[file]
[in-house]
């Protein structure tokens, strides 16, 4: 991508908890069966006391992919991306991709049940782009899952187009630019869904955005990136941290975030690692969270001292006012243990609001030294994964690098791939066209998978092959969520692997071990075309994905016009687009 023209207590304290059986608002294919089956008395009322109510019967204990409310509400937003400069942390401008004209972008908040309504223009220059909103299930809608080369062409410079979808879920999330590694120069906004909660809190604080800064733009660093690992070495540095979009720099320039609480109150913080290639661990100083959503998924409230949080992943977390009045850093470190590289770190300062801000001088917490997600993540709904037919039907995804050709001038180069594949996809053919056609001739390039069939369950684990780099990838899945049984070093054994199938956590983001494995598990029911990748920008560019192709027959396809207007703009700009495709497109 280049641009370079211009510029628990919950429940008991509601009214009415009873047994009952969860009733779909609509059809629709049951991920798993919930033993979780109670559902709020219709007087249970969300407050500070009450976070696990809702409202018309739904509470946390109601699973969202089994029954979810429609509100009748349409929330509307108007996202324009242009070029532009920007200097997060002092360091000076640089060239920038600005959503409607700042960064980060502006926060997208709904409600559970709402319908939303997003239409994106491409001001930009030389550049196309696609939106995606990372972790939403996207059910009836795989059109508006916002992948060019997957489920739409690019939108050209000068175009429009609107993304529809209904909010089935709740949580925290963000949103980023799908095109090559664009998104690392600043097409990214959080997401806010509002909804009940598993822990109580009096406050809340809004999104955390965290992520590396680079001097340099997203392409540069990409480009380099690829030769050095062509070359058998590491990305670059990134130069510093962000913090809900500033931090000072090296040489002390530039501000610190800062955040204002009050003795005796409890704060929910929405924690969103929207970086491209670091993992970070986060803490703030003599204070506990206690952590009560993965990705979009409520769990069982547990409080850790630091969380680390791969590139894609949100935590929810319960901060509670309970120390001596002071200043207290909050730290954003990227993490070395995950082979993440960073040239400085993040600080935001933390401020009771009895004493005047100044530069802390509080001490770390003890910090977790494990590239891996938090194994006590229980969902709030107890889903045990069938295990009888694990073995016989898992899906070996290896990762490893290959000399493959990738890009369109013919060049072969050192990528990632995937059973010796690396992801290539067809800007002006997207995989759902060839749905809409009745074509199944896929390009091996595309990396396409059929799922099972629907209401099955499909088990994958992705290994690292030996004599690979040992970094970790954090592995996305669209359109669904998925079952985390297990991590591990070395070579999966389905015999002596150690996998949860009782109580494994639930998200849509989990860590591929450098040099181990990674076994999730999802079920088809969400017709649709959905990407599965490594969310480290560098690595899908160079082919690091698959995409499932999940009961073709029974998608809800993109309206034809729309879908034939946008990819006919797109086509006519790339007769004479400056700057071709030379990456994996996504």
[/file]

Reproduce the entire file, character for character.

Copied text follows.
[in-house]
């Protein structure tokens, strides 16, 4: 991508908890069966006391992919991306991709049940782009899952187009630019869904955005990136941290975030690692969270001292006012243990609001030294994964690098791939066209998978092959969520692997071990075309994905016009687009 023209207590304290059986608002294919089956008395009322109510019967204990409310509400937003400069942390401008004209972008908040309504223009220059909103299930809608080369062409410079979808879920999330590694120069906004909660809190604080800064733009660093690992070495540095979009720099320039609480109150913080290639661990100083959503998924409230949080992943977390009045850093470190590289770190300062801000001088917490997600993540709904037919039907995804050709001038180069594949996809053919056609001739390039069939369950684990780099990838899945049984070093054994199938956590983001494995598990029911990748920008560019192709027959396809207007703009700009495709497109 280049641009370079211009510029628990919950429940008991509601009214009415009873047994009952969860009733779909609509059809629709049951991920798993919930033993979780109670559902709020219709007087249970969300407050500070009450976070696990809702409202018309739904509470946390109601699973969202089994029954979810429609509100009748349409929330509307108007996202324009242009070029532009920007200097997060002092360091000076640089060239920038600005959503409607700042960064980060502006926060997208709904409600559970709402319908939303997003239409994106491409001001930009030389550049196309696609939106995606990372972790939403996207059910009836795989059109508006916002992948060019997957489920739409690019939108050209000068175009429009609107993304529809209904909010089935709740949580925290963000949103980023799908095109090559664009998104690392600043097409990214959080997401806010509002909804009940598993822990109580009096406050809340809004999104955390965290992520590396680079001097340099997203392409540069990409480009380099690829030769050095062509070359058998590491990305670059990134130069510093962000913090809900500033931090000072090296040489002390530039501000610190800062955040204002009050003795005796409890704060929910929405924690969103929207970086491209670091993992970070986060803490703030003599204070506990206690952590009560993965990705979009409520769990069982547990409080850790630091969380680390791969590139894609949100935590929810319960901060509670309970120390001596002071200043207290909050730290954003990227993490070395995950082979993440960073040239400085993040600080935001933390401020009771009895004493005047100044530069802390509080001490770390003890910090977790494990590239891996938090194994006590229980969902709030107890889903045990069938295990009888694990073995016989898992899906070996290896990762490893290959000399493959990738890009369109013919060049072969050192990528990632995937059973010796690396992801290539067809800007002006997207995989759902060839749905809409009745074509199944896929390009091996595309990396396409059929799922099972629907209401099955499909088990994958992705290994690292030996004599690979040992970094970790954090592995996305669209359109669904998925079952985390297990991590591990070395070579999966389905015999002596150690996998949860009782109580494994639930998200849509989990860590591929450098040099181990990674076994999730999802079920088809969400017709649709959905990407599965490594969310480290560098690595899908160079082919690091698959995409499932999940009961073709029974998608809800993109309206034809729309879908034939946008990819006919797109086509006519790339007769004479400056700057071709030379990456994996996504």